Tetracycline-Regulated Expression of VEGF-A in Beta Cells Induces Angiogenesis: Improvement of Engraftment Following Transplantation

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Abstract:

Early revascularization of pancreatic islet cells after transplantation is crucial for engraftment, and it has been suggested that vascular endothelial growth factor-A (VEGF-A) plays a significant role in this process. Although VEGF gene therapy can improve angiogenesis, uncontrolled VEGF secretion can lead to vascular tumor formation. Here we have explored the role of temporal VEGF expression, controlled by a tetracycline (TC)-regulated promoter, on revascularization and engraftment of genetically modified beta cells following transplantation. To this end, we modified the CDM3D beta cell line using a lentiviral vector to promote secretion of VEGF-A either in a TC-regulated (TET cells) or a constitutive (PGK cells) manner. VEGF secretion, angiogenesis, cell proliferation, and stimulated insulin secretion were assessed in vitro. VEGF secretion was increased in TET and PGK cells, and VEGF delivery resulted in angiogenesis, whereas addition of TC inhibited these processes. Insulin secretion by the three cell types was similar. We used a syngeneic mouse model of transplantation to assess the effects of this controlled VEGF expression in vivo. Time to normoglycemia, intraperitoneal glucose tolerance test, graft vascular density, and cellular mass were evaluated. Increased expression of VEGF resulted in significantly better revascularization and engraftment after transplantation when compared to control cells. In vivo, there was a significant increase in vascular density in grafted TET and PGK cells versus control cells. Moreover, the time for diabetic mice to return to normoglycemia and the stimulated plasma glucose clearance were also significantly accelerated in mice transplanted with TET and PGK cells when compared to control cells. VEGF was only needed during the first 2–3 weeks after transplantation; when removed, normoglycemia and graft vascularization were maintained. TC-treated mice grafted with TC-treated cells failed to restore normoglycemia. This approach allowed us to switch off VEGF secretion when the desired effects had been achieved. TC-regulated temporal expression of VEGF using a gene therapy approach presents a novel way to improve early revascularization and engraftment after islet cell transplantation.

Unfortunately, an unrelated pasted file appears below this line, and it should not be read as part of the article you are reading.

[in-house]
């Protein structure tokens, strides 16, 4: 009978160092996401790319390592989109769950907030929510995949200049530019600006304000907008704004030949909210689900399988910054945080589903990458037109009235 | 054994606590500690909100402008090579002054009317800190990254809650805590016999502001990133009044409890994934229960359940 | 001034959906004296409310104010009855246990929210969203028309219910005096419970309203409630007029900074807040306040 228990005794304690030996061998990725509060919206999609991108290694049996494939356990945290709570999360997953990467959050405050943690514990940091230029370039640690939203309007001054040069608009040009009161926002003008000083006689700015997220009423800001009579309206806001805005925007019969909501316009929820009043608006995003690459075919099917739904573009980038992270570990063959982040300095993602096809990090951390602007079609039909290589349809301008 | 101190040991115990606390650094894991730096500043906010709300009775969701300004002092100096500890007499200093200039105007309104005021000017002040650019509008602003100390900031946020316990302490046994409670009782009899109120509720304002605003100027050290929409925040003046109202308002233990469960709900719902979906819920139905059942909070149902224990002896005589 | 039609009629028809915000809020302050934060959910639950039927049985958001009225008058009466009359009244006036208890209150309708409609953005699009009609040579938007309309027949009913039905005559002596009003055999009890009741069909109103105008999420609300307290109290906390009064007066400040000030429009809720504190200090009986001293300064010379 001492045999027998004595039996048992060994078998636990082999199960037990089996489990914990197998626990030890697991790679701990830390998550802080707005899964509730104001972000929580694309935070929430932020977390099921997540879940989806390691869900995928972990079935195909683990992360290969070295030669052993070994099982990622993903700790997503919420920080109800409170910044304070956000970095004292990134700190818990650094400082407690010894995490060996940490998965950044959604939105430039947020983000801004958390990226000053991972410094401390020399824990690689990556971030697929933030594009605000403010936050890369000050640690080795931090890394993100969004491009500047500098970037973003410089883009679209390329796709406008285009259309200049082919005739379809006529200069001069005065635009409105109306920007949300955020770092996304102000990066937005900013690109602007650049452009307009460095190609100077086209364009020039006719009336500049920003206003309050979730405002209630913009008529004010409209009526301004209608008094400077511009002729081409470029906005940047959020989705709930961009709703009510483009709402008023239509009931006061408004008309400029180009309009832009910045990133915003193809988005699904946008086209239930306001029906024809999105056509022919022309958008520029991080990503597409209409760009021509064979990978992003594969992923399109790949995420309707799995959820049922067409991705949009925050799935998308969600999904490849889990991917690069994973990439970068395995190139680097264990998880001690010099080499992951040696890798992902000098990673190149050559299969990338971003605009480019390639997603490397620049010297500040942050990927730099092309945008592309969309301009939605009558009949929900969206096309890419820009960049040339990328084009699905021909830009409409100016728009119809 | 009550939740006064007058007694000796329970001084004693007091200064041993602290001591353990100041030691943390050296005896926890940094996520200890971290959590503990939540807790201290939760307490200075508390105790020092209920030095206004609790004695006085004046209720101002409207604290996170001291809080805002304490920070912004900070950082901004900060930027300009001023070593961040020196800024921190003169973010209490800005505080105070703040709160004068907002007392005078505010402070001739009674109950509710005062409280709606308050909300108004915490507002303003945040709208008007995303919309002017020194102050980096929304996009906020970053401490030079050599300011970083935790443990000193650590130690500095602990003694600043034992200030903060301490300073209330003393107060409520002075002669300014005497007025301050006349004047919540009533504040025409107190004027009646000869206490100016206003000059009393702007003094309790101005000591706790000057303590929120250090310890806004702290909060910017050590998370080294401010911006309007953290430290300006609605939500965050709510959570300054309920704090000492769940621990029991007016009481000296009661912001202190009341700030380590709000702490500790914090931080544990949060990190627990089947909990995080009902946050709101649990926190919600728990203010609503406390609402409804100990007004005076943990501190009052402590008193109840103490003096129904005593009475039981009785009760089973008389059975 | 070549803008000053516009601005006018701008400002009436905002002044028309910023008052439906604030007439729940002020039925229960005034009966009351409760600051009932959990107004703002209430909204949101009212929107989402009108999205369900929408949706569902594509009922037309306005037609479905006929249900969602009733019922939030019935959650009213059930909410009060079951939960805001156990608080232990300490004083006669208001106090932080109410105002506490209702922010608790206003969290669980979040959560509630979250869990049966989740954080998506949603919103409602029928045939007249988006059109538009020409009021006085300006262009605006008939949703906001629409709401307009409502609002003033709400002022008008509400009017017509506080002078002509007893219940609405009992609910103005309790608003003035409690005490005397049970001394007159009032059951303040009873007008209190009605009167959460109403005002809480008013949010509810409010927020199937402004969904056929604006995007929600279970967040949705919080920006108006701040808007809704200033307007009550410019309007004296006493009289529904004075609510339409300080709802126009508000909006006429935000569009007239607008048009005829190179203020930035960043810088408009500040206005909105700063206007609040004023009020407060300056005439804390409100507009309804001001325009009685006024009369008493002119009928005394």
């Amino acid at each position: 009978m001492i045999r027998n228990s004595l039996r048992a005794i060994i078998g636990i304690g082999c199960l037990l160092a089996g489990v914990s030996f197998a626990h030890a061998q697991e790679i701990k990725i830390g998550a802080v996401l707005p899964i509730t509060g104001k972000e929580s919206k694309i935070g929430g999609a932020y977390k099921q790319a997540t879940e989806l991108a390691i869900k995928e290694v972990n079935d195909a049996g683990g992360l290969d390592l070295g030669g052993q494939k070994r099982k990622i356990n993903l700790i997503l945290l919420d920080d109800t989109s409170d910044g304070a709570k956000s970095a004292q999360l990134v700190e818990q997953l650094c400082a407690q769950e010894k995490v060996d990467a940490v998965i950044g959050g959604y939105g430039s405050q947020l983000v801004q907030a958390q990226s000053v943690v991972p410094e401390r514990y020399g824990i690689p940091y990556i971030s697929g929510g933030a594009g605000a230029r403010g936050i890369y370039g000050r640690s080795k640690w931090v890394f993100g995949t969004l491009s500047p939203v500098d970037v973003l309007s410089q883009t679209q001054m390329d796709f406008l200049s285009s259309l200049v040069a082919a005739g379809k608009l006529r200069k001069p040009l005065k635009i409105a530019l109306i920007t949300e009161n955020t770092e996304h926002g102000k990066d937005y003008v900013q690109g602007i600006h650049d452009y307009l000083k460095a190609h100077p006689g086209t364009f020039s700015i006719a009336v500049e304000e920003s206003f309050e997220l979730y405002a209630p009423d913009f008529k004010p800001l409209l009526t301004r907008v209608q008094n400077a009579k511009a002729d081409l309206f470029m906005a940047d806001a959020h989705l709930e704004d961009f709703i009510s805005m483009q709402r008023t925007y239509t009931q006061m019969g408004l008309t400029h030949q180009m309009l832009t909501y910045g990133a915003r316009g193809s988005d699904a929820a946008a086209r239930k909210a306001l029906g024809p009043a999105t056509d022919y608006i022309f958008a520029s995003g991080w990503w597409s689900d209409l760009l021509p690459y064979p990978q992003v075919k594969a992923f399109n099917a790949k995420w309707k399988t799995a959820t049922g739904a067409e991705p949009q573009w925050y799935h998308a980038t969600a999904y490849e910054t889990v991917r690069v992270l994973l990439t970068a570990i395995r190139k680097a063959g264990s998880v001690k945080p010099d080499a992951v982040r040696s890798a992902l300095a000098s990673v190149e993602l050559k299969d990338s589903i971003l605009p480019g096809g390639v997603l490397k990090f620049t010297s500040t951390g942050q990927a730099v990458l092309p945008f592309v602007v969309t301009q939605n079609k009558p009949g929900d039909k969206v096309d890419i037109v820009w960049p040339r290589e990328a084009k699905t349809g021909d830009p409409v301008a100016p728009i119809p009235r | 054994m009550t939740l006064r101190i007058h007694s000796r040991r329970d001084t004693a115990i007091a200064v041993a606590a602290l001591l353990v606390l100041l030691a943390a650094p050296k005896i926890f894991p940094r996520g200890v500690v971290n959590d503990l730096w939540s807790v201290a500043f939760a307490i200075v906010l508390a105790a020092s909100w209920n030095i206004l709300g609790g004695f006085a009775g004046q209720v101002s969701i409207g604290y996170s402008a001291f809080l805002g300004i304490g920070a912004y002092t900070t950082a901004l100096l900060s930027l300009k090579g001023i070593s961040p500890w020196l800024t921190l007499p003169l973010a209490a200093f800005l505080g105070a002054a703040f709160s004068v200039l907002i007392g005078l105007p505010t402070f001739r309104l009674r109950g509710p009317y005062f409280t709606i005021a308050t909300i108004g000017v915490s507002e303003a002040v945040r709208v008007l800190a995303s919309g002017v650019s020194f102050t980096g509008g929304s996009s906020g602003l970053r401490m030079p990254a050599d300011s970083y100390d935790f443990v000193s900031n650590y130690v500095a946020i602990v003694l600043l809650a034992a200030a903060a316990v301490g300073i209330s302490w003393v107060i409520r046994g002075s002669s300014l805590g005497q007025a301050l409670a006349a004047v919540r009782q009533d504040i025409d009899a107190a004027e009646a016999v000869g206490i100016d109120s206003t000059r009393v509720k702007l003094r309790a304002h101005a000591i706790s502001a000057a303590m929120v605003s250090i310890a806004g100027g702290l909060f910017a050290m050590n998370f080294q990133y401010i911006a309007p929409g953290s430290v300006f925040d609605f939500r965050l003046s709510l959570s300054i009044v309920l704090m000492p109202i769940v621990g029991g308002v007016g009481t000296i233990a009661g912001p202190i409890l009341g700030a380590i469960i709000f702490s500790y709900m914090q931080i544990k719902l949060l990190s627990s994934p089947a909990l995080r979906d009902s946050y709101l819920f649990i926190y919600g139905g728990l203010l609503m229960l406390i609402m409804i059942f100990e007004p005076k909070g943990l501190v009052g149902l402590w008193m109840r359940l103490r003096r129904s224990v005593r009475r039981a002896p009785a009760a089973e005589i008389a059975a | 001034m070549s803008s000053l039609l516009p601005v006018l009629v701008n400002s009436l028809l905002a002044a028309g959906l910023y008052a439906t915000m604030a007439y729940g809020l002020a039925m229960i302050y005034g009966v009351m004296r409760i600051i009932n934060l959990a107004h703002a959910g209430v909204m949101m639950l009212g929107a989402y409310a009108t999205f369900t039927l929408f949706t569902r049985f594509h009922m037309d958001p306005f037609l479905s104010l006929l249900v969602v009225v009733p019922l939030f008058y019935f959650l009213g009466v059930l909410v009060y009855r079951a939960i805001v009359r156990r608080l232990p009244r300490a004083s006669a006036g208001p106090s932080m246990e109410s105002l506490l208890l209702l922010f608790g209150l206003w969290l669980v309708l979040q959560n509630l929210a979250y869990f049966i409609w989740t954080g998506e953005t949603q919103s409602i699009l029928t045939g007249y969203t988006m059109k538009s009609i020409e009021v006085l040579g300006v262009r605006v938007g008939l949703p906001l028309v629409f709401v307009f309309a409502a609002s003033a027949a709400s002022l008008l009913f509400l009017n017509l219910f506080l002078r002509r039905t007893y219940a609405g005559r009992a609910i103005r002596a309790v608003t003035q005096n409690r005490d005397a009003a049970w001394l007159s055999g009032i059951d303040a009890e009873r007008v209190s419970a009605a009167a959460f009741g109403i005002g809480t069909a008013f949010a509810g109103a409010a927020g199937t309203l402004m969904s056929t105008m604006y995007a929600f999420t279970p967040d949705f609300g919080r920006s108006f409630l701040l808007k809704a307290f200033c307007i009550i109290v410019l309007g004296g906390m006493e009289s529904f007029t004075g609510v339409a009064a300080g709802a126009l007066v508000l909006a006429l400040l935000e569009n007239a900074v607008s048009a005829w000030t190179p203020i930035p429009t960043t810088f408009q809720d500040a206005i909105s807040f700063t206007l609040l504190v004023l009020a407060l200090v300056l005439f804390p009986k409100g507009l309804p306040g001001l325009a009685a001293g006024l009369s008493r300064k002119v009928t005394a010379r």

Keywords: Beta cell; Diabetes; Islet transplantation; Regulated gene expression; VEGF

Document Type: Research Article

DOI: http://dx.doi.org/10.3727/000000006783981675

Affiliations: 1: Transplantation and Surgical Department, Semmelweis University, Budapest, H-1089, Hungary, Cell Isolation and Transplantation Center, Department of Surgery, Geneva University Hospitals, Geneva; CH-1211, Switzerland 2: Isotis SA Isotis SA, Lausanne, CH-1005, Switzerland 3: Institut of Pharmacology and Toxicology, University of Lausanne, Lausanne, CH-1005, Switzerland 4: Cell Isolation and Transplantation Center, Department of Surgery, Geneva University Hospitals, Geneva; CH-1211, Switzerland 5: Department of Cell Physiology and Metabolism, University Medical Center, CH-1211, Geneva, Switzerland

Publication date: July 1, 2006

More about this publication?
  • Cell Transplantation publishes original, peer-reviewed research and review articles on the subject of cell transplantation and its application to human diseases. To ensure high-quality contributions from all areas of transplantation, separate section editors and editorial boards have been established. Articles deal with a wide range of topics including physiological, medical, preclinical, tissue engineering, and device-oriented aspects of transplantation of nervous system, endocrine, growth factor-secreting, bone marrow, epithelial, endothelial, and genetically engineered cells, among others. Basic clinical studies and immunological research papers are also featured. To provide complete coverage of this revolutionary field, Cell Transplantation will report on relevant technological advances, and ethical and regulatory considerations of cell transplants. Cell Transplantation is now an Open Access journal starting with volume 18 in 2009, and therefore there will be an inexpensive publication charge, which is dependent on the number of pages, in addition to the charge for color figures. This will allow work to be disseminated to a wider audience and also entitle the corresponding author to a free PDF, as well as prepublication of an unedited version of the manuscript.

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